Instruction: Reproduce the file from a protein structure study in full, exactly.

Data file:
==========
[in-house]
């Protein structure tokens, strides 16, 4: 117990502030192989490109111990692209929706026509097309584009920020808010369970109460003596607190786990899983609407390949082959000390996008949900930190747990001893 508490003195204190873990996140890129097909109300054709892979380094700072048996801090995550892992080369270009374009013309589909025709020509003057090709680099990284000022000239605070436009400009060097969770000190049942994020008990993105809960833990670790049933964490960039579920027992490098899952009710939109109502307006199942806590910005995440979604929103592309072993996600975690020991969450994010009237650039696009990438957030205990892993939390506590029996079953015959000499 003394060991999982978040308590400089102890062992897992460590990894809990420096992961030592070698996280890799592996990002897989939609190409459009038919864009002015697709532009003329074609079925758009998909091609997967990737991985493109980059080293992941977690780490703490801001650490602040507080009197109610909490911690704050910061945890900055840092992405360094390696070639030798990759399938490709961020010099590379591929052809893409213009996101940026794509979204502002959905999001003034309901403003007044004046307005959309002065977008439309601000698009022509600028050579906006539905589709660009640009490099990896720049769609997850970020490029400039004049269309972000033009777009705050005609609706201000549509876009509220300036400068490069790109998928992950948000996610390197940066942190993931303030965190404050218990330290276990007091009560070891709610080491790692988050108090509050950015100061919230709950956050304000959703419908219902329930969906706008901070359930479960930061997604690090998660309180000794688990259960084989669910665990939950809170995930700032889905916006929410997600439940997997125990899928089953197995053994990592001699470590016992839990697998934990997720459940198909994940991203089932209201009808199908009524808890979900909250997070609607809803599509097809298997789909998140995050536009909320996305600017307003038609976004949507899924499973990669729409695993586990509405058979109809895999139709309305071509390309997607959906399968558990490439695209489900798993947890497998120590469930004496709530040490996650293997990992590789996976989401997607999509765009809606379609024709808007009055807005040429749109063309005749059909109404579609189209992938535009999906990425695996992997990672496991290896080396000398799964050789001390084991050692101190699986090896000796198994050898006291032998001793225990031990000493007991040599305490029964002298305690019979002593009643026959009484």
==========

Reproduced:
[in-house]
């Protein structure tokens, strides 16, 4: 117990502030192989490109111990692209929706026509097309584009920020808010369970109460003596607190786990899983609407390949082959000390996008949900930190747990001893 508490003195204190873990996140890129097909109300054709892979380094700072048996801090995550892992080369270009374009013309589909025709020509003057090709680099990284000022000239605070436009400009060097969770000190049942994020008990993105809960833990670790049933964490960039579920027992490098899952009710939109109502307006199942806590910005995440979604929103592309072993996600975690020991969450994010009237650039696009990438957030205990892993939390506590029996079953015959000499 003394060991999982978040308590400089102890062992897992460590990894809990420096992961030592070698996280890799592996990002897989939609190409459009038919864009002015697709532009003329074609079925758009998909091609997967990737991985493109980059080293992941977690780490703490801001650490602040507080009197109610909490911690704050910061945890900055840092992405360094390696070639030798990759399938490709961020010099590379591929052809893409213009996101940026794509979204502002959905999001003034309901403003007044004046307005959309002065977008439309601000698009022509600028050579906006539905589709660009640009490099990896720049769609997850970020490029400039004049269309972000033009777009705050005609609706201000549509876009509220300036400068490069790109998928992950948000996610390197940066942190993931303030965190404050218990330290276990007091009560070891709610080491790692988050108090509050950015100061919230709950956050304000959703419908219902329930969906706008901070359930479960930061997604690090998660309180000794688990259960084989669910665990939950809170995930700032889905916006929410997600439940997997125990899928089953197995053994990592001699470590016992839990697998934990997720459940198909994940991203089932209201009808199908009524808890979900909250997070609607809803599509097809298997789909998140995050536009909320996305600017307003038609976004949507899924499973990669729409695993586990509405058979109809895999139709309305071509390309997607959906399968558990490439695209489900798993947890497998120590469930004496709530040490996650293997990992590789996976989401997607999509765009809606379609024709808007009055807005040429749109063309005749059909109404579609189209992938535009999906990425695996992997990672496991290896080396000398799964050789001390084991050692101190699986090896000796198994050898006291032998001793225990031990000493007991040599305490029964002298305690019979002593009643026959009484």